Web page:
Use this URL to cite or link to this record in EThOS: http://ethos.bl.uk/OrderDetails.do?uin=uk.bl.ethos.719880
Title: Neuropsychiatry and the management of aerial warfare : the Royal Air Force Neuropsychiatric Division in the Second World War
Author: Cobden, Lynsey Shaw
Awarding Body: University of Oxford
Current Institution: University of Oxford
Date of Award: 2015
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Abstract:
This work is a critical assessment of the role of neuropsychiatry in the management of aerial warfare. Focussing almost exclusively on the Second World War (1939-45), the thesis demonstrates how the Royal Air Force (RAF) mobilised specialist medical knowledge to improve wastage and combat efficiency in flying personnel. Neurological and psychiatric expertise was enlisted to improve service performance and reduce the burden of neuropsychiatric disorders. To meet these key objectives, the RAF neuropsychiatric division undertook important administrative and therapeutic duties in the areas of personnel selection, service discipline, neuropsychiatric research, and the treatment of mental disorders. The work therefore assesses how the division responded to these challenges and contributed to the management of aerial warfare. The thesis assesses the factors that shaped the practice of neuropsychiatry in the service. Historically, the training and personal interests of specialists and the context of therapeutic practice guided the development of mental health specialties. To gain a fuller appreciation of the administrative and therapeutic duties of the division, this work explores the medical, social, military, and professional factors that shaped neuropsychiatric thought and practice. Secondly, the work engages with the 'human element' of aerial combat. The physical and mental health of aircrew was fundamental to the conduct of the air war and underpinned the administrative decisions of the air force. It was the primary objective of the neuropsychiatric division to preserve and develop these vital human resources. Neuropsychiatric disorders represented a challenge to efficiency, for they could affect the performance and motivation of a flyer. The thesis will examine how the neuropsychiatric division attempted to sustain aircrew by preventing and treating the disorders that compromised their efficiency.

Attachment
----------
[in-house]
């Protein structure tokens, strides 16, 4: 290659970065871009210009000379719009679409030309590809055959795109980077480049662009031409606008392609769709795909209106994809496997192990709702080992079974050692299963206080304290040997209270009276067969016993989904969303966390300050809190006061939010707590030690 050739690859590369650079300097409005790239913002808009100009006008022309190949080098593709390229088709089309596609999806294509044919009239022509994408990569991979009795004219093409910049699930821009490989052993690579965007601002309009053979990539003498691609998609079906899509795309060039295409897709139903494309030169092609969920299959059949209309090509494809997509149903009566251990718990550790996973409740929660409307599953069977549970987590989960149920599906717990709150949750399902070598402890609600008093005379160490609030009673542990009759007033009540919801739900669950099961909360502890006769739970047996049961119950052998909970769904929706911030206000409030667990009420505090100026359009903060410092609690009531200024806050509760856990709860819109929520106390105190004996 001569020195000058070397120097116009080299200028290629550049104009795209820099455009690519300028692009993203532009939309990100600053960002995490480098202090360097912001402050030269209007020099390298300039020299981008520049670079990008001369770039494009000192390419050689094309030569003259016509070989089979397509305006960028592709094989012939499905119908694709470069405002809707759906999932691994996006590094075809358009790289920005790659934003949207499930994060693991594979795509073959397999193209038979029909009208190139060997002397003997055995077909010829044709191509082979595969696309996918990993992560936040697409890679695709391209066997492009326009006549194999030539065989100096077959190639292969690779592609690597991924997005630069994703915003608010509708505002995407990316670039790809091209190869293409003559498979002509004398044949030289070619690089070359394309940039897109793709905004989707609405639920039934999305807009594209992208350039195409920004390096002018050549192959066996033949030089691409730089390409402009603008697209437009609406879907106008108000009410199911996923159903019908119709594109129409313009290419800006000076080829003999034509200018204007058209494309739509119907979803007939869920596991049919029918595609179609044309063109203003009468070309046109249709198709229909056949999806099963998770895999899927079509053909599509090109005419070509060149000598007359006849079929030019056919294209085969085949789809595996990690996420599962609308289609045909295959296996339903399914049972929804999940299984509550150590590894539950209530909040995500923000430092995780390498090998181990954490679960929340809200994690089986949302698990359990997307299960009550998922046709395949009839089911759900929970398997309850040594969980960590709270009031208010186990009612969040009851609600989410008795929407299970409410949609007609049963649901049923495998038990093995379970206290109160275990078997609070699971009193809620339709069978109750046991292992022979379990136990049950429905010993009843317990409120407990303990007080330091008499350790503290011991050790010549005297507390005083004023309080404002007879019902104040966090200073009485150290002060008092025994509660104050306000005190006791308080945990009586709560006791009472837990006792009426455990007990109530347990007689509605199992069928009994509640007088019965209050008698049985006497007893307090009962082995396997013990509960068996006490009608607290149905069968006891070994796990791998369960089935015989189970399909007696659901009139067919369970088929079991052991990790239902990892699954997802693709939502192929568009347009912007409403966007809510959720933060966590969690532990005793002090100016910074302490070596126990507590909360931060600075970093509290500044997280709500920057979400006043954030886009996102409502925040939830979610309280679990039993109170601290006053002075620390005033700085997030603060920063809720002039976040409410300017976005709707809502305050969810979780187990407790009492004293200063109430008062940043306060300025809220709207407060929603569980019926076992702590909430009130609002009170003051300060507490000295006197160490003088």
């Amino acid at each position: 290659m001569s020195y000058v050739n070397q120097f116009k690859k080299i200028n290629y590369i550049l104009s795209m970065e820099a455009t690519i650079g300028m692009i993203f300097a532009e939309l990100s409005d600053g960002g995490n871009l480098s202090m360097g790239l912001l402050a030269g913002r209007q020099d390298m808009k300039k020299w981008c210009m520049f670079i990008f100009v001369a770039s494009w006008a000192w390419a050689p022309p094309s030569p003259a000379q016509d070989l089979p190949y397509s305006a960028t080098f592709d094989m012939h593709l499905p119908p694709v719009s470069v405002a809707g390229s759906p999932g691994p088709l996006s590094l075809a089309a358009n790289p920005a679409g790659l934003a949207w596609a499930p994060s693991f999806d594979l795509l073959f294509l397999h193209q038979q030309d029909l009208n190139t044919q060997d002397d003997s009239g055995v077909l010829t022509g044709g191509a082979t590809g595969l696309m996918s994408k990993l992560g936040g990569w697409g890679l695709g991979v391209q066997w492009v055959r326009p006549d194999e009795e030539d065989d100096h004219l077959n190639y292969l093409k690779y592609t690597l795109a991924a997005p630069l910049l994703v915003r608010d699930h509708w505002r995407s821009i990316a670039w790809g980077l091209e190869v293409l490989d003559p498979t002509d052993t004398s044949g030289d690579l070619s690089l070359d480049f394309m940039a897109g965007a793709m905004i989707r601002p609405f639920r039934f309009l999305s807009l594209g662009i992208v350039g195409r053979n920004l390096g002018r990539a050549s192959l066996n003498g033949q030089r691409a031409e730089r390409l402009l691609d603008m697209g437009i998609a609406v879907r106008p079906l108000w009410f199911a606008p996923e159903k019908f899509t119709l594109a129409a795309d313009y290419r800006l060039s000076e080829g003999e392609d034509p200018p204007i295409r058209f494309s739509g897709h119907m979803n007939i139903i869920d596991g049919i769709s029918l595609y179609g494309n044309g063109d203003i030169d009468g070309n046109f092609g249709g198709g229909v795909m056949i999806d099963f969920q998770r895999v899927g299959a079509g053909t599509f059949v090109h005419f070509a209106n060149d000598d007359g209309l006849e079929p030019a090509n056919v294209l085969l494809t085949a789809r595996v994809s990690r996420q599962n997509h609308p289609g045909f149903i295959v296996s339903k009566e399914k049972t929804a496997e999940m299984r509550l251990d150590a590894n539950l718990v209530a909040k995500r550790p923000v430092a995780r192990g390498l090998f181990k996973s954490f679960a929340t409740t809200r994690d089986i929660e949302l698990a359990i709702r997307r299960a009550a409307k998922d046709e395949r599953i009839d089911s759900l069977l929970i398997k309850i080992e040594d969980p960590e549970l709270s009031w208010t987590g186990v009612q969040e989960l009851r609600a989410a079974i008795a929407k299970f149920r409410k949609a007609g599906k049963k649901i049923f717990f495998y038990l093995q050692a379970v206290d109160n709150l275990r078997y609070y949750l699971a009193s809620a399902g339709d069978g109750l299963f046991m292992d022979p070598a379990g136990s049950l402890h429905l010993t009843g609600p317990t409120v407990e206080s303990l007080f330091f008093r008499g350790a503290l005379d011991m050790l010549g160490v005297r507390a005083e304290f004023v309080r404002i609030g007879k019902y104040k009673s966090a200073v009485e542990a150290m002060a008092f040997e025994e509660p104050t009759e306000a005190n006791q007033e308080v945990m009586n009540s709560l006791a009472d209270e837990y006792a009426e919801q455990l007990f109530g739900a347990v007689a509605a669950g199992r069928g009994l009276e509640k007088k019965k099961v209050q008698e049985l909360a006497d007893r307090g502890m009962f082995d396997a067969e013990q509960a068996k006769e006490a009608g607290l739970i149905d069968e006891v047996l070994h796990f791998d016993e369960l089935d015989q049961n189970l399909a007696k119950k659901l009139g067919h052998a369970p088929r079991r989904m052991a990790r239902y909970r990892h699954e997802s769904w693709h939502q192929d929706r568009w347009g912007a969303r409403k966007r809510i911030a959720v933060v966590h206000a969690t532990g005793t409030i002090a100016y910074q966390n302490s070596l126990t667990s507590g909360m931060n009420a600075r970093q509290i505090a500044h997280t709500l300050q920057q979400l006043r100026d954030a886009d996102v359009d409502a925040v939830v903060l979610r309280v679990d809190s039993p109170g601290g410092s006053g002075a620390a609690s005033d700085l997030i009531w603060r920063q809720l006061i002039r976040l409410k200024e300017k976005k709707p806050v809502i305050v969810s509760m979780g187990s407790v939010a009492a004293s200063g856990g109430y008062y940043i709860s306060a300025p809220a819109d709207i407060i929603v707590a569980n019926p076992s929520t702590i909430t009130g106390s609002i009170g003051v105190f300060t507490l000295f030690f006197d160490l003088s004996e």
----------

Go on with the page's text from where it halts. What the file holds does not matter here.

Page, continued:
Supervisor: Harrison, Mark Sponsor: Wellcome Trust
Qualification Name: Thesis (Ph.D.) Qualification Level: Doctoral
EThOS ID: uk.bl.ethos.719880  DOI: Not available
Keywords: Neuropsychiatry ; Airmen--Great Britain ; World War ; 1939-1945--Psychological aspects ; World War ; 1939-1945--Aerial operations
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